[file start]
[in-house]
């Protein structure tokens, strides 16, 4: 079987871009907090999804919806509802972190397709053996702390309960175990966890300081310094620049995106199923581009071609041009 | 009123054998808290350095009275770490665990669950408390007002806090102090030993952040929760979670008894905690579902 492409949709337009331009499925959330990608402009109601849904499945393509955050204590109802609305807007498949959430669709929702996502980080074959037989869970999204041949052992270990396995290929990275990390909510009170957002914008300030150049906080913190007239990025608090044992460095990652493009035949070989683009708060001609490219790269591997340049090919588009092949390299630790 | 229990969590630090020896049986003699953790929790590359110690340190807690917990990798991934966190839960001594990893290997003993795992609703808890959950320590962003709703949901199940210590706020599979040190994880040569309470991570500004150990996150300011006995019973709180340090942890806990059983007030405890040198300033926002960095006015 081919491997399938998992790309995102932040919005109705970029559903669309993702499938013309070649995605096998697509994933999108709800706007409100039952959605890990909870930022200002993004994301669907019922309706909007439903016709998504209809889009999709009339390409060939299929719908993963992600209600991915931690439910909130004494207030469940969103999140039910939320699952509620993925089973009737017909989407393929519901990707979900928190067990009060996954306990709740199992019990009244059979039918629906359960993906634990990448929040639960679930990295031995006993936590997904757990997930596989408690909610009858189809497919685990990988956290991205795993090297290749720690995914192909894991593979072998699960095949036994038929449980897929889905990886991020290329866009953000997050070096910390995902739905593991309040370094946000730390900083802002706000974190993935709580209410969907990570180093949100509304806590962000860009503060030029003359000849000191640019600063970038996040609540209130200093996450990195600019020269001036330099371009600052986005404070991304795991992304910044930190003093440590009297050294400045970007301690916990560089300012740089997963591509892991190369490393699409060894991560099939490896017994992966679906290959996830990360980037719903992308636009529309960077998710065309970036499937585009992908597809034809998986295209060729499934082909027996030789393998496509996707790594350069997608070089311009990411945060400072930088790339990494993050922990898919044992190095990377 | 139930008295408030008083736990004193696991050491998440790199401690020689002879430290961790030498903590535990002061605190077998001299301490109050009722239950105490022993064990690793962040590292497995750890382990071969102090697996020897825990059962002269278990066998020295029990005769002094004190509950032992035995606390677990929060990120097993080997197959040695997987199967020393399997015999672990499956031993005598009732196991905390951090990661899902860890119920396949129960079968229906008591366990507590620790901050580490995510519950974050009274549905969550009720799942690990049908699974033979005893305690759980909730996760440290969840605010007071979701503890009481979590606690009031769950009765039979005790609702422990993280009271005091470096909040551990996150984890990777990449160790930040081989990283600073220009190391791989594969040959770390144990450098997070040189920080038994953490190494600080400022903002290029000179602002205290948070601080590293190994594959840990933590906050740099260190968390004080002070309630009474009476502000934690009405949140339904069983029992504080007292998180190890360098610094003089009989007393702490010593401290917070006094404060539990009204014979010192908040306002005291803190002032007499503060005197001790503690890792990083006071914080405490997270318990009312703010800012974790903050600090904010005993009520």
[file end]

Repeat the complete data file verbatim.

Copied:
[in-house]
């Protein structure tokens, strides 16, 4: 079987871009907090999804919806509802972190397709053996702390309960175990966890300081310094620049995106199923581009071609041009 | 009123054998808290350095009275770490665990669950408390007002806090102090030993952040929760979670008894905690579902 492409949709337009331009499925959330990608402009109601849904499945393509955050204590109802609305807007498949959430669709929702996502980080074959037989869970999204041949052992270990396995290929990275990390909510009170957002914008300030150049906080913190007239990025608090044992460095990652493009035949070989683009708060001609490219790269591997340049090919588009092949390299630790 | 229990969590630090020896049986003699953790929790590359110690340190807690917990990798991934966190839960001594990893290997003993795992609703808890959950320590962003709703949901199940210590706020599979040190994880040569309470991570500004150990996150300011006995019973709180340090942890806990059983007030405890040198300033926002960095006015 081919491997399938998992790309995102932040919005109705970029559903669309993702499938013309070649995605096998697509994933999108709800706007409100039952959605890990909870930022200002993004994301669907019922309706909007439903016709998504209809889009999709009339390409060939299929719908993963992600209600991915931690439910909130004494207030469940969103999140039910939320699952509620993925089973009737017909989407393929519901990707979900928190067990009060996954306990709740199992019990009244059979039918629906359960993906634990990448929040639960679930990295031995006993936590997904757990997930596989408690909610009858189809497919685990990988956290991205795993090297290749720690995914192909894991593979072998699960095949036994038929449980897929889905990886991020290329866009953000997050070096910390995902739905593991309040370094946000730390900083802002706000974190993935709580209410969907990570180093949100509304806590962000860009503060030029003359000849000191640019600063970038996040609540209130200093996450990195600019020269001036330099371009600052986005404070991304795991992304910044930190003093440590009297050294400045970007301690916990560089300012740089997963591509892991190369490393699409060894991560099939490896017994992966679906290959996830990360980037719903992308636009529309960077998710065309970036499937585009992908597809034809998986295209060729499934082909027996030789393998496509996707790594350069997608070089311009990411945060400072930088790339990494993050922990898919044992190095990377 | 139930008295408030008083736990004193696991050491998440790199401690020689002879430290961790030498903590535990002061605190077998001299301490109050009722239950105490022993064990690793962040590292497995750890382990071969102090697996020897825990059962002269278990066998020295029990005769002094004190509950032992035995606390677990929060990120097993080997197959040695997987199967020393399997015999672990499956031993005598009732196991905390951090990661899902860890119920396949129960079968229906008591366990507590620790901050580490995510519950974050009274549905969550009720799942690990049908699974033979005893305690759980909730996760440290969840605010007071979701503890009481979590606690009031769950009765039979005790609702422990993280009271005091470096909040551990996150984890990777990449160790930040081989990283600073220009190391791989594969040959770390144990450098997070040189920080038994953490190494600080400022903002290029000179602002205290948070601080590293190994594959840990933590906050740099260190968390004080002070309630009474009476502000934690009405949140339904069983029992504080007292998180190890360098610094003089009989007393702490010593401290917070006094404060539990009204014979010192908040306002005291803190002032007499503060005197001790503690890792990083006071914080405490997270318990009312703010800012974790903050600090904010005993009520």